Re: Experiences with HTTP/2 server push

On Thu, Sep 1, 2016 at 9:38 AM, Tom Bergan <> wrote:

> Thanks for the feedback and link to that workshop talk! A few comments
> inline.
> On Wed, Aug 31, 2016 at 9:57 PM, Kazuho Oku <> wrote:
>> Consider the case where a large HTML that loads a CSS is sent over the
>> wire. In a typical implementation, the server will pass a block of
>> HTML much larger than INITCWND to the TCP stack before recognizing the
>> request for CSS. So the client would need to wait for multiple RTTs
>> before starting to receive the CSS.
> Unrelated to your above comment -- I think servers should use a higher
> initcwnd with H2, and I know that some servers do this. The experiments in
> our doc used Linux's default initcwnd (10 packets). If you compare that to
> H1, where browsers use 6 concurrent connections, the effective initcwnd for
> H1 is 60 packets (well, not exactly, since the browser only makes one
> request initially, but as soon as the browser starts making additional
> requests, cwnd effectively grows much faster than it would with a single
> connection).
>> That said, as discussed at the workshop, it is possible to implement a
>> HTTP/2 server that does not get affected by HoB between the different
>> streams (see
>> talks/tcpprog.pdf).
>> I would suggest that regardless of whether or not push is used, server
>> implementors should consider adopting such approach to minimize the
>> impact of HoB.
> This is really interesting. To summarize: the idea is to use getsockopt to
> compute the number of available bytes in cwnd so that sizeof(kernel buffer)
> = cwnd. I rejected this idea without thinking about it much because it
> seemed like it would increase kernel/user round-trips and perform poorly in
> bursty conditions. But, your idea to restrict this optimization to cases
> where it matters most makes sense. Do you have performance measurements of
> this idea under heavy load? Are you using TCP_NOTSENT_LOWAT for cases where
> the optimization cannot be used?
>> It should also be noted that with QUIC such HoB would not be an issue
>> since there would no longer be a send buffer within the kernel.
> Yep, this is definitely an advantage of QUIC.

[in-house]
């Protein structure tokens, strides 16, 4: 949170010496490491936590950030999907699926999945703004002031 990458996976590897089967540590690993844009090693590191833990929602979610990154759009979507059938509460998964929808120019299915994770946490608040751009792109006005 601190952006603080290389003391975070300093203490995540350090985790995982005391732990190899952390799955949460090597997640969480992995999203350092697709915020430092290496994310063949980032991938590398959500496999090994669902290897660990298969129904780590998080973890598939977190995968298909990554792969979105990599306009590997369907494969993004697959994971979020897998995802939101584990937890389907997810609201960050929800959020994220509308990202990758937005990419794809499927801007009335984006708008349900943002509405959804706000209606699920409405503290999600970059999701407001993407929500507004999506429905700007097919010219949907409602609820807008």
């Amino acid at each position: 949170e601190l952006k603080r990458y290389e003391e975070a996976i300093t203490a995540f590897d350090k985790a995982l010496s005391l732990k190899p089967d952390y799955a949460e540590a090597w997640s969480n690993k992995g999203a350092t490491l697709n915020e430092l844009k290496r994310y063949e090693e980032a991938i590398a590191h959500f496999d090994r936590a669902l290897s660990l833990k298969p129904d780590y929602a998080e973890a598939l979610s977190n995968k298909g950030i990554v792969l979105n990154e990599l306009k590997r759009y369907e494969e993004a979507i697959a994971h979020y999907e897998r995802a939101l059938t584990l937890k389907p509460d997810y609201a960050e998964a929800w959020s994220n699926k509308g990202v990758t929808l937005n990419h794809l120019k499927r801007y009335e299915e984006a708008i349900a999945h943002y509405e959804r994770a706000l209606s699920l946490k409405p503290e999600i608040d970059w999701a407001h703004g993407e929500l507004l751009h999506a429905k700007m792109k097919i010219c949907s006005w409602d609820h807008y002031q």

> "Rule 2: Push Resources in the Right Order"
>> My take is that the issue can / should be solved by clients sending
>> PRIORITY frames for pushed resources when they observe how the
>> resources are used, and that until then servers should schedule the
>> pushed streams separately from the client-driven prioritization tree
>> (built by using the PRIORITY frames).
>> Please refer to the discussion in the other thread for details:
> To make sure I understand the idea: Suppose you send HTML, then push
> resources X and Y. You will continue pushing X and Y until you get requests
> from the client, at which point you switch to serving requests made by the
> client (which may or may not include X and Y, as the client may not know
> about those resources yet, depending on what you decided to push). These
> client requests are served via the client-driven priority tree.
> Is that right? If so, you've basically implemented rule #1 -- the push
> lasts while the network is idle, then you switch to serving client requests
> afterwards. It's nice to see that we came to the same high-level conclusion
> :-). But, I like the way you've phrased the problem. Instead of computing a
> priori out how much data you should push, which we suggested, you start
> pushing an arbitrary number of things, then you'll automatically stop
> pushing as soon as you get the next client request.

On second thought: this doesn't solve the full problem. What if you push X,
but the client starts requesting other resources because it doesn't know
about X yet? e.g., this might happen if X is a script loaded via
document.write and the browser hasn't evaluated that code yet. The priority
tree has a default position for X (RFC, section 5.3.5) and the server
cannot know if the client is happy with this default priority for X or if
the client hasn't corrected that priority because it doesn't know about X

> One more clarification: what happens when the client loads two pages
> concurrently and the network is effectively never idle? I assume push won't
> happen in this case?
> Next, I think you're arguing that push order doesn't matter as long as you
> have a solution for HoB. I don't think this is exactly right. Specifically:
> - Head-of-link blocking (HoB) can happen due to network-level bufferbloat.
> The above solution only applies to kernel-level bufferbloat. You need some
> kind of bandwidth-based pacing to avoid network-level bufferbloat.
> - If you're pushing X and Y, and you know the client will use X before Y,
> you should push in that order. The opposite order is sub-optimal and can
> eliminate the benefit of push in some cases, even ignoring HoB.
> As a server implementor, I have always dreamt of cancelling a push
>> after sending a PUSH_PROMISE. In case a resource we want to push
>> exists on a dedicate cache that cannot be reached synchronously from
>> the HTTP/2 server, the server needs to send PUSH_PROMISE without the
>> guarantee that it would be able to push a valid response.
>> It would be great if we could have an error code that can be sent
>> using RST_STREAM to notify the client that it should discard the
>> PUSH_PROMISE being sent, and issue a request by itself.
> Yes, +1. I've wanted this feature. It sucks that the client won't reissue
> the requests if they get a RST_STREAM. (At least, Chrome won't do this, I
> don't know about other browsers.)

Received on Thursday, 1 September 2016 17:26:40 UTC